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Puerto Vallarta News NetworkEditorials | Opinions | September 2009 

Mexico's Hypocritical Tobacco Laws vs. Allowed Drug Use
email this pageprint this pageemail usBernd Debusmann Jr. - Drug War Chronicle
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September 23, 2009


Are Mexico’s police and health officials – already burdened by a war on drugs, high levels of crime and an H1N1 flu epidemic – to be further tasked with enforcing restrictions on an extremely widespread habit?
Last month, the Mexican government adopted a law that decriminalizes the possession of small amounts of drugs, including marijuana, cocaine, and heroin. In doing so, Mexico became the latest of a string of countries to eliminate criminal penalties for the individual user, thereby shifting the emphasis from punishment to treatment. With this change in policy, Mexico joins Colombia, Argentina, Spain and Portugal, all of which have taken similar steps.

The change was lauded as progressive by many experts on the “war on drugs.” For example, Ethan Nadelmann, executive director of the Drug Policy Alliance, wrote in The New York Times that the policy change (and lack of serious American response) signals that both governments are coming “to the conclusion that the criminalization of drug possession typically does more harm than good.”

Little attention, however, has been paid to the fact that as far as tobacco is concerned, the Mexican government is going in the opposite direction.

Over the last several years, the Mexican government has become increasingly harsh and restrictive in terms of anti-smoking regulations. In February 2008, the Mexican Senate approved a law that banned the smoking of tobacco in workplaces, as well as public buildings and transportation. Mexico City’s legislature took it a step further, modifying a standing regulation which allowed for special smoking areas in bars and restaurants. The new law bans smoking completely. Additionally, new health warnings were added to packs of cigarettes and street vendors were banned from legally selling individual cigarettes – a common practice in a country of poor people.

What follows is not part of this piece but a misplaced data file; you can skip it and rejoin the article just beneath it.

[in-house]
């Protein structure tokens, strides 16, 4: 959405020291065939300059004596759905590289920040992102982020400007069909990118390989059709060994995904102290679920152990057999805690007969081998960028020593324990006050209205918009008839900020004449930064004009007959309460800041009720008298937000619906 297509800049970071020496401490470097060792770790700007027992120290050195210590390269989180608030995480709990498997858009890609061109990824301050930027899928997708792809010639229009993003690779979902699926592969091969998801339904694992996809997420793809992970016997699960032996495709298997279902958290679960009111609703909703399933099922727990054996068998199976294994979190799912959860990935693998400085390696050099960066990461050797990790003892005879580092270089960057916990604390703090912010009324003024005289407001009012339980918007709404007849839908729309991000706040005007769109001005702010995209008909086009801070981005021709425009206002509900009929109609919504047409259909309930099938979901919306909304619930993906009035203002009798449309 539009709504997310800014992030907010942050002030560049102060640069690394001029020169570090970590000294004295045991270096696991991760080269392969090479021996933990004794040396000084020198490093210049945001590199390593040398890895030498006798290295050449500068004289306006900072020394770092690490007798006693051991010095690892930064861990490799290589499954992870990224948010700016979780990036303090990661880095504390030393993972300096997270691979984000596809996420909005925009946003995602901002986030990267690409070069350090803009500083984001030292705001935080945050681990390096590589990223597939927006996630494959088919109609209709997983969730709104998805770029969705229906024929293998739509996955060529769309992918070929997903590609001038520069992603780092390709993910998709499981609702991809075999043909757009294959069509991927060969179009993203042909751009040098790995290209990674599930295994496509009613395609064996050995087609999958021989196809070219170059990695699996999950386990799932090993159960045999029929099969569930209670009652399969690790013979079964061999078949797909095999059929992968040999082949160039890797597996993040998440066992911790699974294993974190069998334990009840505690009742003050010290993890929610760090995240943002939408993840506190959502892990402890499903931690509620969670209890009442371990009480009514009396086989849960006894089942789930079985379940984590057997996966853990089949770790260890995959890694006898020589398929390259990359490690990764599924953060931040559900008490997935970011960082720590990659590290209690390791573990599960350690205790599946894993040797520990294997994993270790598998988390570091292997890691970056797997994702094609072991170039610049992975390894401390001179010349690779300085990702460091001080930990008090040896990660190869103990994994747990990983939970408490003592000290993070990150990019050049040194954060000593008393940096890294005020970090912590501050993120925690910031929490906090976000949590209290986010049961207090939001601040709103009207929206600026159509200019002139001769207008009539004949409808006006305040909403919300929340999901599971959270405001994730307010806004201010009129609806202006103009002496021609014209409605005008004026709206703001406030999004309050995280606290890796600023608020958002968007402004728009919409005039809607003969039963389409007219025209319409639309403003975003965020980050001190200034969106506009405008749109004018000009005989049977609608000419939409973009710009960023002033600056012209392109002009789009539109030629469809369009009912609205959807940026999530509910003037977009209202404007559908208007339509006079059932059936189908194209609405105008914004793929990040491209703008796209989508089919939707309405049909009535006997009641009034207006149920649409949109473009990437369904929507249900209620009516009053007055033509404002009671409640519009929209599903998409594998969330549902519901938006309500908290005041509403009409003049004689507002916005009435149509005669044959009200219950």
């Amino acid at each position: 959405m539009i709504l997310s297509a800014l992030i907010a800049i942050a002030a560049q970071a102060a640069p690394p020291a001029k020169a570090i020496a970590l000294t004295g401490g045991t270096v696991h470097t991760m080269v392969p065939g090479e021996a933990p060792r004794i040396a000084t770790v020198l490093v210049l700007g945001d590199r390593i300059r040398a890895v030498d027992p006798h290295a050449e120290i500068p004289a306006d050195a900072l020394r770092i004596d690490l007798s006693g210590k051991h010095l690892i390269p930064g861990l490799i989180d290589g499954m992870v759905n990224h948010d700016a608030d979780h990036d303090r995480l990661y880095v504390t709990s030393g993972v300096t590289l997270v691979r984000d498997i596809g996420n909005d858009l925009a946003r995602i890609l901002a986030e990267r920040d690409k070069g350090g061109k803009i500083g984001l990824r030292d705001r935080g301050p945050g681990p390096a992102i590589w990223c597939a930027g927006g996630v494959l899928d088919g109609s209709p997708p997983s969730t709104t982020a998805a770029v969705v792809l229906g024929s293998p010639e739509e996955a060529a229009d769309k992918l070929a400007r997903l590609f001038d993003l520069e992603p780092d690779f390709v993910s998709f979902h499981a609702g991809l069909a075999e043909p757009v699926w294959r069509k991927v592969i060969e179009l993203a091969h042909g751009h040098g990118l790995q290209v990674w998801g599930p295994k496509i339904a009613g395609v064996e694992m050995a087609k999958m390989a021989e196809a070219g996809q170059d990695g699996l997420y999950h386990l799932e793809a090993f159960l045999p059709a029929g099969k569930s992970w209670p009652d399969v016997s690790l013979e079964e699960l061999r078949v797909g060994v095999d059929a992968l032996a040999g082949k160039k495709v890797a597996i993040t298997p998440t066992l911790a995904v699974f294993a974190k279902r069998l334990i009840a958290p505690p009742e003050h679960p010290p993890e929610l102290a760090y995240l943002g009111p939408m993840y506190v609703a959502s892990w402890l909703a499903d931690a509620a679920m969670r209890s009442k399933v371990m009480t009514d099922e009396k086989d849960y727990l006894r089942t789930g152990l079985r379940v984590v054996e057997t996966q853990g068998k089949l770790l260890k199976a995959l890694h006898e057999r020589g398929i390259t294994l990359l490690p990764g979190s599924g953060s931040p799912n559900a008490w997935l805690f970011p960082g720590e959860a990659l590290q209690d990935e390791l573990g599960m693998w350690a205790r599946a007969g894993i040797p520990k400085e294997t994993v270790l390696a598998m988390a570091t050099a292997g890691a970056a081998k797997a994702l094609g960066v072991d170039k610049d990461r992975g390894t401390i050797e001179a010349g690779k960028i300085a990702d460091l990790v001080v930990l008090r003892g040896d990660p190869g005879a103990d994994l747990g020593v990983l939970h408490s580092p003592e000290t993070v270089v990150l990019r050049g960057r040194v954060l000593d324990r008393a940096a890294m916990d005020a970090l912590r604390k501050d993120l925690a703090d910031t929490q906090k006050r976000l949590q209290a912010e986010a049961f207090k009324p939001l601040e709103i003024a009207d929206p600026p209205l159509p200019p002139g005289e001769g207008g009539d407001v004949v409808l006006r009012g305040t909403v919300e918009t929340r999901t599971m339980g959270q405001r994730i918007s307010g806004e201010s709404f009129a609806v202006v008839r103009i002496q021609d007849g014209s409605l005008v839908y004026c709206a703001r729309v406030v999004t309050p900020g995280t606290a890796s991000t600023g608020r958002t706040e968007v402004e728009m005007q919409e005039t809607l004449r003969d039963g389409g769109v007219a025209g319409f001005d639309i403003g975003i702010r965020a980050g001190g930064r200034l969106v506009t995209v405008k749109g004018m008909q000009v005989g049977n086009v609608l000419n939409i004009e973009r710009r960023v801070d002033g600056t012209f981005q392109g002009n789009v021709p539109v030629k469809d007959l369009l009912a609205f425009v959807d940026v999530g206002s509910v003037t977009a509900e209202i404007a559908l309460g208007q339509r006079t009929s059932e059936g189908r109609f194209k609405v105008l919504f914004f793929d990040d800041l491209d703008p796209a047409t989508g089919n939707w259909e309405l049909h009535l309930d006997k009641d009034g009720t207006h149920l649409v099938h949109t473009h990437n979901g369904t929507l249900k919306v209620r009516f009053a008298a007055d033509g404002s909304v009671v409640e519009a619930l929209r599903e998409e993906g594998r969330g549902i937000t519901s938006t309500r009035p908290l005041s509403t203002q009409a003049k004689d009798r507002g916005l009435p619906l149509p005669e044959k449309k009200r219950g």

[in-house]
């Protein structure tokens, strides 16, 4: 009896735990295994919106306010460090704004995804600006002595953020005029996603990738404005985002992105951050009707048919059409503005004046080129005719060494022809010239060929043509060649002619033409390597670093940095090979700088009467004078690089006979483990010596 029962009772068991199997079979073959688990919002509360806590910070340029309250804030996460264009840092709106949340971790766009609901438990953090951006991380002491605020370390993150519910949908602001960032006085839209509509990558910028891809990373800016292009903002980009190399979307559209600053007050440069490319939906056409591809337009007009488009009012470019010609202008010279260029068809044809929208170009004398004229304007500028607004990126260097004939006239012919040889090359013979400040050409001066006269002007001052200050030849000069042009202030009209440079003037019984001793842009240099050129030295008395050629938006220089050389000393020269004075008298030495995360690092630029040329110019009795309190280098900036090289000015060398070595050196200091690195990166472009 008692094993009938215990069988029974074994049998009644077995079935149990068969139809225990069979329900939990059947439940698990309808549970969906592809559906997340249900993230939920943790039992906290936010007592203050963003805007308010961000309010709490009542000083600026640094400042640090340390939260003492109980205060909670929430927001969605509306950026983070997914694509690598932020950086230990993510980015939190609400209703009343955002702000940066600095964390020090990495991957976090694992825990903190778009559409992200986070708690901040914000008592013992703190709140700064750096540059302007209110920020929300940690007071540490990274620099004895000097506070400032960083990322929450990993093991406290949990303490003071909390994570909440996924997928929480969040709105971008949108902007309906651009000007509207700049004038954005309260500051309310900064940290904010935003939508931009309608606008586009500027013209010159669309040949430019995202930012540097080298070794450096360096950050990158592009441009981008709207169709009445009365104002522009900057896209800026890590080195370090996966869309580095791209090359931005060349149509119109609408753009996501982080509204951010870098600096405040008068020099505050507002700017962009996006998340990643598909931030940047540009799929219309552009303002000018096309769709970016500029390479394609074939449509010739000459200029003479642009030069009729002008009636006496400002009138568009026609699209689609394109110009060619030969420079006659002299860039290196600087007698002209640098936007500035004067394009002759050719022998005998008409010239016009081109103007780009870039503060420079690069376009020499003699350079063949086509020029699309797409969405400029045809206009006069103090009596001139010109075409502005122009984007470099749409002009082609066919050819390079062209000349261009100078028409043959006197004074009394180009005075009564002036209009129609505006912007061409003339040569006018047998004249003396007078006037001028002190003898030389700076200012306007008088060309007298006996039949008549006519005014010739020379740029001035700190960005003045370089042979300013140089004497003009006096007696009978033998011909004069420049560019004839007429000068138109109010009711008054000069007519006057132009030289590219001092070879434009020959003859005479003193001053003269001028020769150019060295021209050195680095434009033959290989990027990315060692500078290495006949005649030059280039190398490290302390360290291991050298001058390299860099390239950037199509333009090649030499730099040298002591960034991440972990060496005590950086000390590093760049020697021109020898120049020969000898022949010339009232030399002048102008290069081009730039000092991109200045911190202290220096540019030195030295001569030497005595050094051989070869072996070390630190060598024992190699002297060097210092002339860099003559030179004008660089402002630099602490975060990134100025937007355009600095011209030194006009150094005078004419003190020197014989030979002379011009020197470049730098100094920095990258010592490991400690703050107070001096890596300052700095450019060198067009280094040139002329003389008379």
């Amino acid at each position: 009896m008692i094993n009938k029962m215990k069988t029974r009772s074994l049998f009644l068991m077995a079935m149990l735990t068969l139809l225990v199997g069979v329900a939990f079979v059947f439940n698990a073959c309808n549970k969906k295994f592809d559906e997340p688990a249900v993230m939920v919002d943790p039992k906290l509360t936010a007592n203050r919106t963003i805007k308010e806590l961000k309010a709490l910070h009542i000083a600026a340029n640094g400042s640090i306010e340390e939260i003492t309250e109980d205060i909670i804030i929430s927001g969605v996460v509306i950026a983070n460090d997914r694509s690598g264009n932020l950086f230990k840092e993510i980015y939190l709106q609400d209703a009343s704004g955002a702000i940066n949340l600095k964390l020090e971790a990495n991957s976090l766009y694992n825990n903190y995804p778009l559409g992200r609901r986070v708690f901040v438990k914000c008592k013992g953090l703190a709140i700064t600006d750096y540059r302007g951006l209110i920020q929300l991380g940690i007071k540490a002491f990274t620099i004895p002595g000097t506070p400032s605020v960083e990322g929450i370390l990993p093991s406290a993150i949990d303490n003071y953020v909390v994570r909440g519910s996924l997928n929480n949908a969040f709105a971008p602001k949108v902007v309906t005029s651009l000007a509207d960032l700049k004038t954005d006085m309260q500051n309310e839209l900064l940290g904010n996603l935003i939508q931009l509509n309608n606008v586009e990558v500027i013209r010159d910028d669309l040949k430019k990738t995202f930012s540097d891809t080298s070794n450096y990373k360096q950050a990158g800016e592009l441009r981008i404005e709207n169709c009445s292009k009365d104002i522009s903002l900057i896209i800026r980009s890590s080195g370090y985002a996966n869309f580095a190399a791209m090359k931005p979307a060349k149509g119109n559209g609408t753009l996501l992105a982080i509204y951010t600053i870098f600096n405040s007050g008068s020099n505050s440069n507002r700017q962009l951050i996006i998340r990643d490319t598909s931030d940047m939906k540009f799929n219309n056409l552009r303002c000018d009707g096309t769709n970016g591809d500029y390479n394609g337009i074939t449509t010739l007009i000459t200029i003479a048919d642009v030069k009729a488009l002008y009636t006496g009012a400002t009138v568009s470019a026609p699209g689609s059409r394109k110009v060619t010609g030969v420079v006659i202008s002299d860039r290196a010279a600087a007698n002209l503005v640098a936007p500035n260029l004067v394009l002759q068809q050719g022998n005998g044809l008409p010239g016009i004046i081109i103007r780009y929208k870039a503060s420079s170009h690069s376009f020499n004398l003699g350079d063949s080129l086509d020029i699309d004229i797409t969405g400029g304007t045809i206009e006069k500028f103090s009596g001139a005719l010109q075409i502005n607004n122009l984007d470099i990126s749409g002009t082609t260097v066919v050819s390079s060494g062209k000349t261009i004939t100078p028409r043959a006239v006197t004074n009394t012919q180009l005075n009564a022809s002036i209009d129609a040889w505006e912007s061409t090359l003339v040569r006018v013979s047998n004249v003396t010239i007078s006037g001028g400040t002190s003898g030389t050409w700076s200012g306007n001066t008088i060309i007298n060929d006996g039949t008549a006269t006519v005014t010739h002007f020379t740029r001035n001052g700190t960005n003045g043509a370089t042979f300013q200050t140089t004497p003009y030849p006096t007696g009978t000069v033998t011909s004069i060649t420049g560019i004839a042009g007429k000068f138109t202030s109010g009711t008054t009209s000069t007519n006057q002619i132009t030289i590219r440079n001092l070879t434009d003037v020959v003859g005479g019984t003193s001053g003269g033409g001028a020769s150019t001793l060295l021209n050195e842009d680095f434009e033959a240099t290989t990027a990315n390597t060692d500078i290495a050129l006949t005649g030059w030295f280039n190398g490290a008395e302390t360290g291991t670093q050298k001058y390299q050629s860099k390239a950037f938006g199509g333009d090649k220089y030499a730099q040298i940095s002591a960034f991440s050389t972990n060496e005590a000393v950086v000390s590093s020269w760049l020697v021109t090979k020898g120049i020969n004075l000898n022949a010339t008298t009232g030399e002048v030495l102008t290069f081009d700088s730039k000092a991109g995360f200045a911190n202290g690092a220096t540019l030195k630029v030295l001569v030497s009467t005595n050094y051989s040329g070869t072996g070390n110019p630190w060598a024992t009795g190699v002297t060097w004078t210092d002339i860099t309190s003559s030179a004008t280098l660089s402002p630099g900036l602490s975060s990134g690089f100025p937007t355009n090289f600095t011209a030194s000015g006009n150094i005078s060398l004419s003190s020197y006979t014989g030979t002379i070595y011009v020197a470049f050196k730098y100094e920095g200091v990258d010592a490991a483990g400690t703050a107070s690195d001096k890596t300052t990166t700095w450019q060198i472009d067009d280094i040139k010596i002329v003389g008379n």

Both laws have been applauded by those who consider drug and tobacco usage to be public health problems. Like drugs, there is no denying that tobacco usage is a serious threat to public health in Mexico. Every year thousands of Mexicans die from diseases related to tobacco smoking. Reports indicate that children, sometimes as young as ten years old, smoke regularly. But while the new law concerning illegal narcotics highlights the recognition that enforcing regulations on personal consumption is nearly impossible, the recent regulations on tobacco use seem to ignore that fact.

Tobacco has a long history in Mexico. As Allan Wall wrote in MexiData.info in February 2008, tobacco was used by the Maya, and “an Aztec goddess known as Cihuacoahuatl was portrayed as having a body of tobacco.” Tobacco products have been widely used in Mexico in modern times as well, and the practice of smoking cigarettes is deeply embedded in society. Small wonder that a smoking ban in Mexico is extremely difficult to enforce, for the same reasons as banning the personal use of illegal drugs.